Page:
3d printing motorcycle frames becomg a reality…?
BMW hosted a group digital day in Mallorca this week that detailed a lot of new technology that the company is both implementing in their vehicle range currently, while also offering a glimpse into the future in regards to new manufacturing process the German company is exploring across its suite of brands.
While the majority of innovation covered was in regards to their four-wheel brands, BMW Motorrad also showed off a prototype 3D printed motorcycle frame.
A process by which BMW referred to as ‘additive manufacturing’, where three-dimensional parts made from plastic or metal take shape layer by layer.
While the frame shown off clearly seems to be metal, it is our view that it is new formulations of plastics that really might transform the way motorcycles are made in the future. With structural elements perhaps even being 3D printed in plastics, as plastics technology is certainly growing at a much faster rate than metallurgy.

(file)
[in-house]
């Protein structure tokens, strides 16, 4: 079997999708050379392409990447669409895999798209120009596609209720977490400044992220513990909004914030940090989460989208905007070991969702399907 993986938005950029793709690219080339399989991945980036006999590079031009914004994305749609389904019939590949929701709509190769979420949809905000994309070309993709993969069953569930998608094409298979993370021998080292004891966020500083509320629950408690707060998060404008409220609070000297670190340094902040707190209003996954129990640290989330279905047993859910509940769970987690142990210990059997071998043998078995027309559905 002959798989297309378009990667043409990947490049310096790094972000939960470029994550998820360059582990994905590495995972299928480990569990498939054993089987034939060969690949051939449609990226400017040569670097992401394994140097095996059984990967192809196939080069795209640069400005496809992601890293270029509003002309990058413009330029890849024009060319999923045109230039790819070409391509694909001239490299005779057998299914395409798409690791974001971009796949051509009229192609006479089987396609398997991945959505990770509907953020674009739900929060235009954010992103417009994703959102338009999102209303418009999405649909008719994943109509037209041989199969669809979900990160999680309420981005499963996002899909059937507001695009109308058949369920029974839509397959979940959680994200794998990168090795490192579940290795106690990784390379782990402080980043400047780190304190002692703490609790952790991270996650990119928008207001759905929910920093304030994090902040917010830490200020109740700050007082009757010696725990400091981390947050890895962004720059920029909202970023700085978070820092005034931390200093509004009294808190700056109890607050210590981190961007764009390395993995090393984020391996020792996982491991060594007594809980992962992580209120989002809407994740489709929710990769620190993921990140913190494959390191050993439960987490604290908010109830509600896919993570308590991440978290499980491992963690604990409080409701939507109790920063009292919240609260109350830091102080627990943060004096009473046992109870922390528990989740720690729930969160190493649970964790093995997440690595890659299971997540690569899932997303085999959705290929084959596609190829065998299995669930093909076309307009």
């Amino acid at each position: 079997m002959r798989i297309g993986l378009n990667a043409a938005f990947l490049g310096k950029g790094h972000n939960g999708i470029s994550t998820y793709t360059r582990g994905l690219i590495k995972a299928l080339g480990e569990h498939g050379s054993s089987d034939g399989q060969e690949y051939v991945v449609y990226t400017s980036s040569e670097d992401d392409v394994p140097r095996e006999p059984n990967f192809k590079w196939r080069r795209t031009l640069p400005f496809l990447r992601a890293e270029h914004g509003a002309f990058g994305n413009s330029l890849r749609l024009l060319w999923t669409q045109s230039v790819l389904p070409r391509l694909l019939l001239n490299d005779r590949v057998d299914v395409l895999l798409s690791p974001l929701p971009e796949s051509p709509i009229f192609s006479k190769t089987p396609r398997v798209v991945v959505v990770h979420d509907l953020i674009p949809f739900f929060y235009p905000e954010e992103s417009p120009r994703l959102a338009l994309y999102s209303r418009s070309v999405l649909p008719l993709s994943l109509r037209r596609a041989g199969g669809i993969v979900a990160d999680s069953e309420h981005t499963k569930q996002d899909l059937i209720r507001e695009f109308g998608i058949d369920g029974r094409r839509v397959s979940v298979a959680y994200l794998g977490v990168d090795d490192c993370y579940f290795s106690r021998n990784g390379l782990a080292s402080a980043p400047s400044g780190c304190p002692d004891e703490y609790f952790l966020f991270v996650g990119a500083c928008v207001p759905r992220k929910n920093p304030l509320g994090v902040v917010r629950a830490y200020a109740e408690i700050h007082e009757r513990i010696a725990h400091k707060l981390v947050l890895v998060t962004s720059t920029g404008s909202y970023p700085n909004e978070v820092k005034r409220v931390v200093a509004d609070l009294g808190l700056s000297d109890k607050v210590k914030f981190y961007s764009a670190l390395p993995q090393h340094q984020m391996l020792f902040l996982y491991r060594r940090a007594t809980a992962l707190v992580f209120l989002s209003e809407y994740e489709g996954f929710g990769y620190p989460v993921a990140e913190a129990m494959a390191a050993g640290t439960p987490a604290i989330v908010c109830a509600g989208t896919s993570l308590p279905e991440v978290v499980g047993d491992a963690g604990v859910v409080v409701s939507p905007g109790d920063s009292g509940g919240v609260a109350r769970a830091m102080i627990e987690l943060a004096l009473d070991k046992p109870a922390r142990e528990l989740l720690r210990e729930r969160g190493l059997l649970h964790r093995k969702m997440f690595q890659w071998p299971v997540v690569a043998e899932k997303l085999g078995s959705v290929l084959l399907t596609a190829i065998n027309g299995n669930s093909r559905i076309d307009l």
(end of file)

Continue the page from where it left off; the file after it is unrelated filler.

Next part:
The advantages of 3D printing are certainly many. From the speeds of which prototypes can be made for testing, through to the advantages in final production whereby there is no need for traditional production tools such as press or casting moulds; and the geometry of the parts is determined entirely by a digital dataset.
BMW stated that it considers 3D printing as of the key manufacturing methods of the future and a highly promising one.
BMW Statement reads below
A great deal of its potential lies in series production. The technology was successfully used in small-scale production for the first time in 2010, when the additively manufactured water pump wheel still fitted in DTM racing cars was introduced. The integration of additively manufactured parts into series production at Rolls-Royce is another major milestone on the road to use in large-scale production.
Additive manufacturing is also playing an increasingly important role when it comes to customised vehicle parts. The new MINI Yours Customised product line enables customers to personalise the design of selected components, such as side scuttles and trim strips, and then have them produced by means of 3D printing.
The Additive Manufacturing Centre housed in the BMW Group’s Research and Innovation Centre in Munich already supplies around 140,000 prototype parts a year to the company’s various development departments. These range from design samples to plastic mounts and chassis components made from metal. The primary benefit for the developers is that the requested parts are usually available within the space of a few days once the relevant design data has been provided.